Investment Firms Financing Divorce Cases

The New York Times ran a fascinating story on December 4, 2010 about investment firms financing legal fees in divorce cases.  The idea is that  parties that can’t afford legal fees get funding to be able to pursue more aggressive positions in their case vs. settling because they ran out of funds to fight.  The Times identified divorce funding as part of a larger trend in third parties investing in lawsuits.  The ability to pay legal fees during a divorce can affect both choice of counsel and what positions are taken, and divorce financing in high asset cases is an interesting development.  I would recommend anyone involved in a high asset dispute who is unable to pay fees as the case proceeds to have a thorough discussion with their lawyer about this option and and conduct a cost benefit analysis.  A link to the full article is here.

About Sean Stephens

By Sean Stephens Google + Sean Stephens is divorce and family law lawyer, and a founding member of Stephens & Margolin LLP He was born in Eugene, Oregon and is a fourth generation Oregonian. Sean Stephens attended the University of Oregon, and graduated in with a Bachelor of Science in Psychology, with a minor in English Literature. His psychology studies emphasized early childhood development. You can find more about Sean Stephens at Stephens & Margolin LLP Follow him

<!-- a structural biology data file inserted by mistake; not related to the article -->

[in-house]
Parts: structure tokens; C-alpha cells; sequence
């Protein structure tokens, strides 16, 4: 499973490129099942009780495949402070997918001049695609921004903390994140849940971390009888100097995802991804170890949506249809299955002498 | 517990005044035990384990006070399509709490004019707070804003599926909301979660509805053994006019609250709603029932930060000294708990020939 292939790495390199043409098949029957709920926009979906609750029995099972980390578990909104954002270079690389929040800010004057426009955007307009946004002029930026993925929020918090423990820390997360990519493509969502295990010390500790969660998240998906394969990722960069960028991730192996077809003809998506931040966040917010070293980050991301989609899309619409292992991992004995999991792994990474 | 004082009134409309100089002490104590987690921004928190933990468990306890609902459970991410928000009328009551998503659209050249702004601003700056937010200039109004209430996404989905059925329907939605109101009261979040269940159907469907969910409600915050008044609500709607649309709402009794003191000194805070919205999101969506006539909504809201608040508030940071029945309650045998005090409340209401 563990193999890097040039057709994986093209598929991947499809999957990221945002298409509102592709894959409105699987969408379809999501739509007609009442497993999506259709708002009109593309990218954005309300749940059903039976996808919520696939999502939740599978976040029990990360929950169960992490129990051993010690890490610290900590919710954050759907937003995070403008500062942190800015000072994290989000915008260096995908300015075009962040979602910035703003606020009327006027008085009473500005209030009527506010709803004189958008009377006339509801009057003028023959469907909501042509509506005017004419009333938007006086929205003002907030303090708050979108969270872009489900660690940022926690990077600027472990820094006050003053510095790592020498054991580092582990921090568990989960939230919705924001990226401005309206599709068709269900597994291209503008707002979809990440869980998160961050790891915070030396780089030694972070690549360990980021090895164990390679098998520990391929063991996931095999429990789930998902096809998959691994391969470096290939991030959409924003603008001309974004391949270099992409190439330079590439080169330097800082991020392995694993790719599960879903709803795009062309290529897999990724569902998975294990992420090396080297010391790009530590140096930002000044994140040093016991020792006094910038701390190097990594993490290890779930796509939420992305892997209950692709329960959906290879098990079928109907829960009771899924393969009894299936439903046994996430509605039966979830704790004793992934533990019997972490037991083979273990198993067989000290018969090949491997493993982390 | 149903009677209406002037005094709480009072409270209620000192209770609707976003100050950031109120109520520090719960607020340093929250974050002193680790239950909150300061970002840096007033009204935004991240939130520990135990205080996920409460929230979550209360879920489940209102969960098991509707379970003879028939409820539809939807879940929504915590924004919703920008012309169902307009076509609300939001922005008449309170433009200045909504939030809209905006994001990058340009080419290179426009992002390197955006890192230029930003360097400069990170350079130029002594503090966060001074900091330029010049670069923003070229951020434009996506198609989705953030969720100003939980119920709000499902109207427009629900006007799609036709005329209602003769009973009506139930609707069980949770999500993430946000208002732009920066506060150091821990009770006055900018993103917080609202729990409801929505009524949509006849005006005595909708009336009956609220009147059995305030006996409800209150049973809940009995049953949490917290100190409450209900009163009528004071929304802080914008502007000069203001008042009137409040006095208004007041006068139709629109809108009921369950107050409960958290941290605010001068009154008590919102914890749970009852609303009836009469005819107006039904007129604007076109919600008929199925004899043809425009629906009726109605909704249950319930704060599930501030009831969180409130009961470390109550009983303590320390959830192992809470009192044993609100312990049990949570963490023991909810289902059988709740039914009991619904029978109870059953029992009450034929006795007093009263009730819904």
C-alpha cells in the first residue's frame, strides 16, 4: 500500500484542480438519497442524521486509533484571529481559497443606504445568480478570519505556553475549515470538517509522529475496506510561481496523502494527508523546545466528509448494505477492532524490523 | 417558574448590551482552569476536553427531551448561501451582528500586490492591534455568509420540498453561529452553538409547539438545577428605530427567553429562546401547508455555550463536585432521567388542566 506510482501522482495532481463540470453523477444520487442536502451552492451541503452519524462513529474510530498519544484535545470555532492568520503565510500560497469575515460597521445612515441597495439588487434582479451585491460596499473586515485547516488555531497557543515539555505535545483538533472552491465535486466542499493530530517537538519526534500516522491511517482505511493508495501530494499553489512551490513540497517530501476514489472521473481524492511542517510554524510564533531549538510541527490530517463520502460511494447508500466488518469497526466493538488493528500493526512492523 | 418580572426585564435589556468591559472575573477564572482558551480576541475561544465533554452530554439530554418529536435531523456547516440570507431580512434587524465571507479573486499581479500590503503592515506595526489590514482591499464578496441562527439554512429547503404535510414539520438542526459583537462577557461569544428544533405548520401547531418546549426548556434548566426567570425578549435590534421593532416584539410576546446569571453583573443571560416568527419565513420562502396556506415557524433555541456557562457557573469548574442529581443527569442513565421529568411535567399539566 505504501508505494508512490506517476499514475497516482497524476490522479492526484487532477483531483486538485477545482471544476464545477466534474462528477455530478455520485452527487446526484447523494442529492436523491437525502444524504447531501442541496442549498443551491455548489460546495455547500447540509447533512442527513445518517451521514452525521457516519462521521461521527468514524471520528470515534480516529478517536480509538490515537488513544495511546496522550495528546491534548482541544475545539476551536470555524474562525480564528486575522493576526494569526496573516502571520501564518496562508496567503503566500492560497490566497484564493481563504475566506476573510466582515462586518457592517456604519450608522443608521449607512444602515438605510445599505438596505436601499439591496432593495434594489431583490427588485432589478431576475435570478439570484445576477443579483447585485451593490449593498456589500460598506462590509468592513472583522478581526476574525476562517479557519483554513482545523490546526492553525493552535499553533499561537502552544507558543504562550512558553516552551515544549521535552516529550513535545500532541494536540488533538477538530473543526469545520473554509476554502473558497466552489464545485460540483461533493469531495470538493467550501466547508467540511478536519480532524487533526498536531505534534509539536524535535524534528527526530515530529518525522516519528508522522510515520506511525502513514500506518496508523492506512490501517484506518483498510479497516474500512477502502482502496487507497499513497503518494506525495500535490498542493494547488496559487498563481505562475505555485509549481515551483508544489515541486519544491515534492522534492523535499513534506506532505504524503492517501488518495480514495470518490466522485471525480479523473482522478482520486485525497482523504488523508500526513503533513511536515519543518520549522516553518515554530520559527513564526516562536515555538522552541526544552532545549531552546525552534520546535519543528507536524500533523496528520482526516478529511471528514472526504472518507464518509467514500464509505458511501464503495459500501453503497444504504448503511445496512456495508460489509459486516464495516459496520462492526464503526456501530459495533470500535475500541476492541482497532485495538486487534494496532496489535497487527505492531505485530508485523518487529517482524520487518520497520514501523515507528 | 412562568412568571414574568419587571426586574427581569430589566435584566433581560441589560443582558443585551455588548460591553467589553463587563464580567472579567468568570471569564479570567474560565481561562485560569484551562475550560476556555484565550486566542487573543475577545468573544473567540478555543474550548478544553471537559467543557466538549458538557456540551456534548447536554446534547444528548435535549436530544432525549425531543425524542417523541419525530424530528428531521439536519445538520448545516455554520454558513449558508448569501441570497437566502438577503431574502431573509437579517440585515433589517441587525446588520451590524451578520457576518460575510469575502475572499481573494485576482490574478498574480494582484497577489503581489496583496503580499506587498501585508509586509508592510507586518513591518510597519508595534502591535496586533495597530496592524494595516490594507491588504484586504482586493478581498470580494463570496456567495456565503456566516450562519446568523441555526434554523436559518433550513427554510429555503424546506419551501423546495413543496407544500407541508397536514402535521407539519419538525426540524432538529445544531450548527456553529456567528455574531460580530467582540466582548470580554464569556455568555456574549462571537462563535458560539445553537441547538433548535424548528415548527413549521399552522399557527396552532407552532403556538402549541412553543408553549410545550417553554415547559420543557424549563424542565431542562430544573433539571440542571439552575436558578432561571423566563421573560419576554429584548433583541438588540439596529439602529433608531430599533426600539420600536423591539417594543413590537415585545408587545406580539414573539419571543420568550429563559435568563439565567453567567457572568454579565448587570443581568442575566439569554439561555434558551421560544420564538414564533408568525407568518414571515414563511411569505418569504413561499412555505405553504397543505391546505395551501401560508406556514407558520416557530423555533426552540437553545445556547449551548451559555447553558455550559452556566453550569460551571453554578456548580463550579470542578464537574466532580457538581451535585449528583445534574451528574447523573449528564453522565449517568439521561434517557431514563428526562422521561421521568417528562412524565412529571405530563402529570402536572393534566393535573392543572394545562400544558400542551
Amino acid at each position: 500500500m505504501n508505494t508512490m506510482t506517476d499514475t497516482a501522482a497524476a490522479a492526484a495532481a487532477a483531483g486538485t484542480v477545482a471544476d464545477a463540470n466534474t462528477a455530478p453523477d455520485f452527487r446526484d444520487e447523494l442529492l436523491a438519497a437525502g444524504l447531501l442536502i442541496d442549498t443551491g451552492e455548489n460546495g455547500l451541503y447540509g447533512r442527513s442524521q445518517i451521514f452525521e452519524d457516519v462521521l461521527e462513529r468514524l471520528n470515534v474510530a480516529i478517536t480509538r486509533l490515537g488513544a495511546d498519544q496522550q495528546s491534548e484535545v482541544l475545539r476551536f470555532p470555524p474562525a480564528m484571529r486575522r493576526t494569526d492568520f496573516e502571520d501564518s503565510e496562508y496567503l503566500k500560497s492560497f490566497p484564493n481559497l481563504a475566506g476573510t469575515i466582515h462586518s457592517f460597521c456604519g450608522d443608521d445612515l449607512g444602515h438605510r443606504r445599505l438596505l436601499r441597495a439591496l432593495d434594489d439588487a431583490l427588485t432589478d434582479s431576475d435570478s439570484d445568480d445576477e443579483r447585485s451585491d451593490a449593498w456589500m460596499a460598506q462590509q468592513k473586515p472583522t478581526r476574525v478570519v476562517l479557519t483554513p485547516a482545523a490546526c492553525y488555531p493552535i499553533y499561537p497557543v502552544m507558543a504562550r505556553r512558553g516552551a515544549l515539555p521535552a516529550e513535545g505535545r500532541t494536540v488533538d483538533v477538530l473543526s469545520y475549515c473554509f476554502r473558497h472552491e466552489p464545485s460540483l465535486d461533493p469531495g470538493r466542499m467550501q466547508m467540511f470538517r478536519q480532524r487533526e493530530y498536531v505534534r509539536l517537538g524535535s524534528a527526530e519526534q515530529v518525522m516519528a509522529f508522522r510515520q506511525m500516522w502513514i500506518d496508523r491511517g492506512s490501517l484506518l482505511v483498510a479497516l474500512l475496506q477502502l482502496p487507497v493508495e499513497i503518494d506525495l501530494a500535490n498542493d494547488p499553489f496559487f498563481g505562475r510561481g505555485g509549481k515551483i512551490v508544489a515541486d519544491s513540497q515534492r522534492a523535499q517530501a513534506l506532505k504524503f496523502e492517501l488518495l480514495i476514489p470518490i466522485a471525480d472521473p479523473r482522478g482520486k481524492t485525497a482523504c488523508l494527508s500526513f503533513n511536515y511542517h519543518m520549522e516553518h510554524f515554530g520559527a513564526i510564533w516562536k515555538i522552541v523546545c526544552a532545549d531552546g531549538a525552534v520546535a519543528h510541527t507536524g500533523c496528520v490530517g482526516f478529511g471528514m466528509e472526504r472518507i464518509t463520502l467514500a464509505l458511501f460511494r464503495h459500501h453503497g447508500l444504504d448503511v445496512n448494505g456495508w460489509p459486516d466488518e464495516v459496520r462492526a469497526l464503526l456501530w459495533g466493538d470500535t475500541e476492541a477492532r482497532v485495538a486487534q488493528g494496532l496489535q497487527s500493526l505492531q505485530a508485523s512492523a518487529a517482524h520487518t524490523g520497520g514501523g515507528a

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2 Responses to Investment Firms Financing Divorce Cases

  1. Divorce cases are handled by the family court system in each state. Usually, divorces are settled out of court and there is no need to do more than reach a marital settlement agreement and file the appropriate paperwork with the court clerk. Divorce attorneys are often involved in this process to represent and advise each spouse during negotiations. Jury trials for divorce cases are extremely rare. When they do occur, they sometimes make the news due to the spectacle they present. Divorce cases may take less than a month or several years depending on the jurisdiction. Uncontested divorces are the quickest. The process takes longer in states that require a lengthy waiting period after legal separation before a divorce can be finalized. Some couples choose to expedite their divorce by temporarily moving to another state with more lenient regulations.

  2. As a divorce attorney, I would consent to such a measure but only so long as it is made perfectly clear at the outset of the case that the investment firm is not the client.

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